My old college newspaper at the University of Maryland, for instance, is now all digital all the time. That’s compared to a longtime daily and weekly print version which had circulated for 100 years.
However, the Pew Research Center has also observed an upside for legacy media:
“News is a part of the explosion of social media and mobile devices, and in a way that could offer opportunity to reach more people with news than ever before.” — Pew Research Center
All of the above is driven by how Millennials and Gen Z consume news, with mobile being the medium of choice.
New & Old Media
As Pew points out, citizens are increasingly consuming traditional media via popular social, mobile and digital (non-traditional) platforms. But this is not a mutually exclusive phenomenon, especially for older generations.
For example, while I still receive a hard copy edition of The Washington Post delivered each morning — yes I’m a proud Gen Xer — I consume most of my news online by linking to legacy media outlets.
Moreover, leading social media platforms have leveraged traditional media to republish popular content. A good example of this was Facebook’s experiment with “Instant Articles” (remember that?), not to mention other social sites republishing everything from Business Insider to BuzzFeed.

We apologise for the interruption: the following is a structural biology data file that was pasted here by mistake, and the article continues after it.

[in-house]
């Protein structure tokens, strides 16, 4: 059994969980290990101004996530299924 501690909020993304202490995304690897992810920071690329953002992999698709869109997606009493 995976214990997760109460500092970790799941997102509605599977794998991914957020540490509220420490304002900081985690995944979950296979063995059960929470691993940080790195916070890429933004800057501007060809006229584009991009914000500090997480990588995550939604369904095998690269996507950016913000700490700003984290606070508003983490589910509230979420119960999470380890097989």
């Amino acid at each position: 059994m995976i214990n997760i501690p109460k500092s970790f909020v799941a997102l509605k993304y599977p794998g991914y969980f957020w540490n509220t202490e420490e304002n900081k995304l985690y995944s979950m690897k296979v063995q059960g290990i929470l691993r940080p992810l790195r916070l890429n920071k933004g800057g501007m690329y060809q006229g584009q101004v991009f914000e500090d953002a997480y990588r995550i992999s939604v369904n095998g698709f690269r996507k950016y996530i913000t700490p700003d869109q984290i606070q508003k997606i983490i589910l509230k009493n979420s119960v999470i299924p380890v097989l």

Additionally, leading regional newspapers are also part of the digital transformation. One good example is the venerable New Orleans Times-Picayune, which has transitioned to an online presence while continuing to deliver the award-winning print edition. Thus, readers now have more options in how news is consumed at the national and regional levels.
The bottom line is this: Traditional news media is not dead yet and still plays an important role in the fluid Digital Age of journalism.
That’s because legacy media still accounts for a significant amount of news consumption by older Americans and global audiences. This is especially true in underdeveloped parts of the world which have failed to come full circle in embracing mobile and digital technology.